Afterwards, Dany grows frustrated when she learns her allies grow fewer in number. With the Tyrells, Dorne and now the Unsullied beaten, she’s tired of Tyrion’s (Peter Dinklage) clever plans. Our beloved dwarf doesn’t even have a chance to spout out his signature wit. And while everyone keeps telling her not to use dragons, she doesn’t listen at all. We’ve seen dragons in battle in Essos. Now it’s time for Westeros to see what dragons can do. Hints of the Mad Queen? Sure, but drastic times call for drastic measures.

One final quick side note for Dragonstone. Theon (Alfie Allen) finds himself on the beach. We haven’t seen him since dumping ship at the end of episode 2. And with Jon there, it’s about to go down. Jon restrains himself from killing Theon, only because of what he did for Sansa in Season 5 and 6. As much as Theon constantly flip-flops, we have to wonder what significance he has left to the overall plot?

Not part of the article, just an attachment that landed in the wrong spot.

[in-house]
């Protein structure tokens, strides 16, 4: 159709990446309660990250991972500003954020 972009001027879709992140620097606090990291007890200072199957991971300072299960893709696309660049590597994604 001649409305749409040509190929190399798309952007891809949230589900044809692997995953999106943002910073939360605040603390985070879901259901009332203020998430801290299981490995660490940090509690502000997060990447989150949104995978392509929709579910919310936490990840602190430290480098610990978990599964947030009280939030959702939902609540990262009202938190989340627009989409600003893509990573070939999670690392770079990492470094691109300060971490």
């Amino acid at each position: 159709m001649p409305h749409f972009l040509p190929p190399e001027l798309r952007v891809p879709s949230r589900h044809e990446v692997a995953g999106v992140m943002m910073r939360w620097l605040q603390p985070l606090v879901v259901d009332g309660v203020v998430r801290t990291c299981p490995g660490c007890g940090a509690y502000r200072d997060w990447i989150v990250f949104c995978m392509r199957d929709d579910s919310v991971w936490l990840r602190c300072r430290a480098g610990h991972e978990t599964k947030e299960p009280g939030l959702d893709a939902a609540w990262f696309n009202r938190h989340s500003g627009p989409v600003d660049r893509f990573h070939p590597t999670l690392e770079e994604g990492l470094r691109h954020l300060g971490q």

While The Spoils of War does a fine job progressing many of its storylines, the center point of the episode is clearly the events in The Reach. With House Tyrell finally destroyed, Jaime (Nikolaj Coster-Waldau) and Bronn (Jerome Flynn) lead a caravan full of Tyrell gold. That’s the one-way ticket to payoff the Iron Bank. And they’re not the only ones profiting off the victory. Bronn gets his reward in gold as well. While he’s been in the background the past few seasons, it’s always a delight to see Flynn’s wit take center stage from time to time.

The journey doesn’t go without a hitch as the Lannister forces make their way down the Roseroad. It’s “Dances with Dothraki’ time. The battle between Lannister and Dothraki is the battle we expected at Casterly Rock a week ago. Between the setting and the wagon train of gold, it feels like a old-school Western in Westeros. The wild card here is the arrival of Dany on Drogon, lighting the place up. Drogon’s practically a fire-breathing 747 taking no prisoners.